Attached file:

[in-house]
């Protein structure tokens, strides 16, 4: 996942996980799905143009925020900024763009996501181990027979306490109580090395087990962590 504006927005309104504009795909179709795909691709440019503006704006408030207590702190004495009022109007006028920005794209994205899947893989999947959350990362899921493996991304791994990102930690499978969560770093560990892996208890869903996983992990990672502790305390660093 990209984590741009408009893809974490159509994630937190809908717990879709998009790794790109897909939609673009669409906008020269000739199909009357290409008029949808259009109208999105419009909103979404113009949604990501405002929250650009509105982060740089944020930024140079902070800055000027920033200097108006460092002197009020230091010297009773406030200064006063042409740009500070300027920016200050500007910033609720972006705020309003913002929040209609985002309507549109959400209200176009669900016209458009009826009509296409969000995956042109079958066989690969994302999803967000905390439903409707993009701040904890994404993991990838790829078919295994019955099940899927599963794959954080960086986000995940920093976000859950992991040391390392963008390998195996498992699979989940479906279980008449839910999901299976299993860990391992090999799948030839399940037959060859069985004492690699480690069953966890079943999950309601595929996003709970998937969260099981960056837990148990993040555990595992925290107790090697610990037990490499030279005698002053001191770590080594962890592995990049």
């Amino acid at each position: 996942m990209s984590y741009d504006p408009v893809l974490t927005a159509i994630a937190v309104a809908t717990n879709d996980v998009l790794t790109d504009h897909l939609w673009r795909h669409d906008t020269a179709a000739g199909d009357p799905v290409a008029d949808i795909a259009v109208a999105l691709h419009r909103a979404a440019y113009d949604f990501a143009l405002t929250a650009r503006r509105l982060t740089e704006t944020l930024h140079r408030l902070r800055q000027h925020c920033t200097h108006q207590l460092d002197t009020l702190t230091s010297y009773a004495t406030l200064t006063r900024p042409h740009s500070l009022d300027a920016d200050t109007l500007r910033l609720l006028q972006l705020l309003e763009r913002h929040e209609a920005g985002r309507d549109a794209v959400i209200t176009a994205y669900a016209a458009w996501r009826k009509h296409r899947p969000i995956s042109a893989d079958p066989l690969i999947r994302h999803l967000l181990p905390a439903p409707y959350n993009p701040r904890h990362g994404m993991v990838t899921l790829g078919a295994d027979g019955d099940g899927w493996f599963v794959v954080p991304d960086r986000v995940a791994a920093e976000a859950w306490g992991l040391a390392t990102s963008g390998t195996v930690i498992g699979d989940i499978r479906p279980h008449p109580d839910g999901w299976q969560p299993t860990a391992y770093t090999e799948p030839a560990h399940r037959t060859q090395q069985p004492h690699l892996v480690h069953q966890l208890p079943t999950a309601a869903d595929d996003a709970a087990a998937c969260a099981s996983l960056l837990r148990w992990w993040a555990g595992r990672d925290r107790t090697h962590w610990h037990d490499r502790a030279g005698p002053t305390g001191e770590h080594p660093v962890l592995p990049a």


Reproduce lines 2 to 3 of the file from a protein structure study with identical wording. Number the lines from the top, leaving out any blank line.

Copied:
């Protein structure tokens, strides 16, 4: 996942996980799905143009925020900024763009996501181990027979306490109580090395087990962590 504006927005309104504009795909179709795909691709440019503006704006408030207590702190004495009022109007006028920005794209994205899947893989999947959350990362899921493996991304791994990102930690499978969560770093560990892996208890869903996983992990990672502790305390660093 990209984590741009408009893809974490159509994630937190809908717990879709998009790794790109897909939609673009669409906008020269000739199909009357290409008029949808259009109208999105419009909103979404113009949604990501405002929250650009509105982060740089944020930024140079902070800055000027920033200097108006460092002197009020230091010297009773406030200064006063042409740009500070300027920016200050500007910033609720972006705020309003913002929040209609985002309507549109959400209200176009669900016209458009009826009509296409969000995956042109079958066989690969994302999803967000905390439903409707993009701040904890994404993991990838790829078919295994019955099940899927599963794959954080960086986000995940920093976000859950992991040391390392963008390998195996498992699979989940479906279980008449839910999901299976299993860990391992090999799948030839399940037959060859069985004492690699480690069953966890079943999950309601595929996003709970998937969260099981960056837990148990993040555990595992925290107790090697610990037990490499030279005698002053001191770590080594962890592995990049």
């Amino acid at each position: 996942m990209s984590y741009d504006p408009v893809l974490t927005a159509i994630a937190v309104a809908t717990n879709d996980v998009l790794t790109d504009h897909l939609w673009r795909h669409d906008t020269a179709a000739g199909d009357p799905v290409a008029d949808i795909a259009v109208a999105l691709h419009r909103a979404a440019y113009d949604f990501a143009l405002t929250a650009r503006r509105l982060t740089e704006t944020l930024h140079r408030l902070r800055q000027h925020c920033t200097h108006q207590l460092d002197t009020l702190t230091s010297y009773a004495t406030l200064t006063r900024p042409h740009s500070l009022d300027a920016d200050t109007l500007r910033l609720l006028q972006l705020l309003e763009r913002h929040e209609a920005g985002r309507d549109a794209v959400i209200t176009a994205y669900a016209a458009w996501r009826k009509h296409r899947p969000i995956s042109a893989d079958p066989l690969i999947r994302h999803l967000l181990p905390a439903p409707y959350n993009p701040r904890h990362g994404m993991v990838t899921l790829g078919a295994d027979g019955d099940g899927w493996f599963v794959v954080p991304d960086r986000v995940a791994a920093e976000a859950w306490g992991l040391a390392t990102s963008g390998t195996v930690i498992g699979d989940i499978r479906p279980h008449p109580d839910g999901w299976q969560p299993t860990a391992y770093t090999e799948p030839a560990h399940r037959t060859q090395q069985p004492h690699l892996v480690h069953q966890l208890p079943t999950a309601a869903d595929d996003a709970a087990a998937c969260a099981s996983l960056l837990r148990w992990w993040a555990g595992r990672d925290r107790t090697h962590w610990h037990d490499r502790a030279g005698p002053t305390g001191e770590h080594p660093v962890l592995p990049a």